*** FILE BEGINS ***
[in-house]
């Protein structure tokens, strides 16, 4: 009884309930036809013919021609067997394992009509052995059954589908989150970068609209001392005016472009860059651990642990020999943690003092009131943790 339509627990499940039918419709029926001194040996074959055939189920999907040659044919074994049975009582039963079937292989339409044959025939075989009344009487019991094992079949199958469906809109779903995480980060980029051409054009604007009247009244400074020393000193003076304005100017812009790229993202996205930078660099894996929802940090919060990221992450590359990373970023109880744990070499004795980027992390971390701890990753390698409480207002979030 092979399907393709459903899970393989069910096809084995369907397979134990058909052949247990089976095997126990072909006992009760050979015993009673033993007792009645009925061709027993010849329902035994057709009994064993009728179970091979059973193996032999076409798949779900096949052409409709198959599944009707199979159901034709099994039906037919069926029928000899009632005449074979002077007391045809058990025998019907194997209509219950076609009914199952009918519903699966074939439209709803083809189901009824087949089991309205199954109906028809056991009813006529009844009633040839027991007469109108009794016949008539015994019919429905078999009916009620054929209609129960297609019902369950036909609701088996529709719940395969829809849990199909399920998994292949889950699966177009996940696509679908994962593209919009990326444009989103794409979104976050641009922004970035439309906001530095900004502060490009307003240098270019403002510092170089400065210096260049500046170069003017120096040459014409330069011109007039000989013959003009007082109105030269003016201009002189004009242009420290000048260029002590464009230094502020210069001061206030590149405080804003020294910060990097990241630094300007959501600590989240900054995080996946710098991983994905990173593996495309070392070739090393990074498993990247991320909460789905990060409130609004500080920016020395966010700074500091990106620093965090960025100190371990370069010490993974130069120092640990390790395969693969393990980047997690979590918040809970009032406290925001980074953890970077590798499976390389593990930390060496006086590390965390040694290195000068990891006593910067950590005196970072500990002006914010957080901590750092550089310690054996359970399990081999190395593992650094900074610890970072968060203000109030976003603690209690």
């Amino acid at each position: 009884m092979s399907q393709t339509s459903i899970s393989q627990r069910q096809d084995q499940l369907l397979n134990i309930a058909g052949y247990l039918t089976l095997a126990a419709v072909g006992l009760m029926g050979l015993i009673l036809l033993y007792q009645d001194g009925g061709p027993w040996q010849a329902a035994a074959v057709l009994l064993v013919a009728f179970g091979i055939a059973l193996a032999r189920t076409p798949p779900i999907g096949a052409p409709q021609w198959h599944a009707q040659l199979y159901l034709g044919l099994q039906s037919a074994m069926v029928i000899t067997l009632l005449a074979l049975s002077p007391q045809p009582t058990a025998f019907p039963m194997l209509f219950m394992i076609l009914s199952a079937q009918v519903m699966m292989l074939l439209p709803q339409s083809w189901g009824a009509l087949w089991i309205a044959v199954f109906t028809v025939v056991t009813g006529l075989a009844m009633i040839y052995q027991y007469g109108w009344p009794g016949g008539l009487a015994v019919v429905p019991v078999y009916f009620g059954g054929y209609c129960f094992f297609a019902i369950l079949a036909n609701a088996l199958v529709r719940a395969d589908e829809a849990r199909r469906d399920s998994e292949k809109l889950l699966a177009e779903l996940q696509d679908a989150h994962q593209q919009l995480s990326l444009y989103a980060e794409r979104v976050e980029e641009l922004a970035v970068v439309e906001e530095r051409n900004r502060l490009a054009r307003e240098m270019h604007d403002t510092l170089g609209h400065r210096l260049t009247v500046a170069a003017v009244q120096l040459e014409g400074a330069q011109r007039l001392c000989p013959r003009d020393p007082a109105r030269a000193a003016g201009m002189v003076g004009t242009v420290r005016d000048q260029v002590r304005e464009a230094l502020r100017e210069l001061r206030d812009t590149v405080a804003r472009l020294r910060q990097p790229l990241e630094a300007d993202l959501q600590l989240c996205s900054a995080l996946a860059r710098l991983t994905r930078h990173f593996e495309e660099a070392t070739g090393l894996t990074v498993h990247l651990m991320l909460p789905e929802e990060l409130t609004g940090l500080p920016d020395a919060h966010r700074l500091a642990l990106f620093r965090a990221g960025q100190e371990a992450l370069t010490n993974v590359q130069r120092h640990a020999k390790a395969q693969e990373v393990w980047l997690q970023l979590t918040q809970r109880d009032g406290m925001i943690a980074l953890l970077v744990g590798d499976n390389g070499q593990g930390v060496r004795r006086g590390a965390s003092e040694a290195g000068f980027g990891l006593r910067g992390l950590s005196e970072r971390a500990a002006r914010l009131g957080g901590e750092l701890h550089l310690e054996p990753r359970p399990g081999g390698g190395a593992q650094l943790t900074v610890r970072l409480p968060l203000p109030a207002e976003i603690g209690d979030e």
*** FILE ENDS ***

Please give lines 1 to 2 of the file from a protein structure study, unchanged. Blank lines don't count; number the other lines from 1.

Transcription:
[in-house]
């Protein structure tokens, strides 16, 4: 009884309930036809013919021609067997394992009509052995059954589908989150970068609209001392005016472009860059651990642990020999943690003092009131943790 339509627990499940039918419709029926001194040996074959055939189920999907040659044919074994049975009582039963079937292989339409044959025939075989009344009487019991094992079949199958469906809109779903995480980060980029051409054009604007009247009244400074020393000193003076304005100017812009790229993202996205930078660099894996929802940090919060990221992450590359990373970023109880744990070499004795980027992390971390701890990753390698409480207002979030 092979399907393709459903899970393989069910096809084995369907397979134990058909052949247990089976095997126990072909006992009760050979015993009673033993007792009645009925061709027993010849329902035994057709009994064993009728179970091979059973193996032999076409798949779900096949052409409709198959599944009707199979159901034709099994039906037919069926029928000899009632005449074979002077007391045809058990025998019907194997209509219950076609009914199952009918519903699966074939439209709803083809189901009824087949089991309205199954109906028809056991009813006529009844009633040839027991007469109108009794016949008539015994019919429905078999009916009620054929209609129960297609019902369950036909609701088996529709719940395969829809849990199909399920998994292949889950699966177009996940696509679908994962593209919009990326444009989103794409979104976050641009922004970035439309906001530095900004502060490009307003240098270019403002510092170089400065210096260049500046170069003017120096040459014409330069011109007039000989013959003009007082109105030269003016201009002189004009242009420290000048260029002590464009230094502020210069001061206030590149405080804003020294910060990097990241630094300007959501600590989240900054995080996946710098991983994905990173593996495309070392070739090393990074498993990247991320909460789905990060409130609004500080920016020395966010700074500091990106620093965090960025100190371990370069010490993974130069120092640990390790395969693969393990980047997690979590918040809970009032406290925001980074953890970077590798499976390389593990930390060496006086590390965390040694290195000068990891006593910067950590005196970072500990002006914010957080901590750092550089310690054996359970399990081999190395593992650094900074610890970072968060203000109030976003603690209690």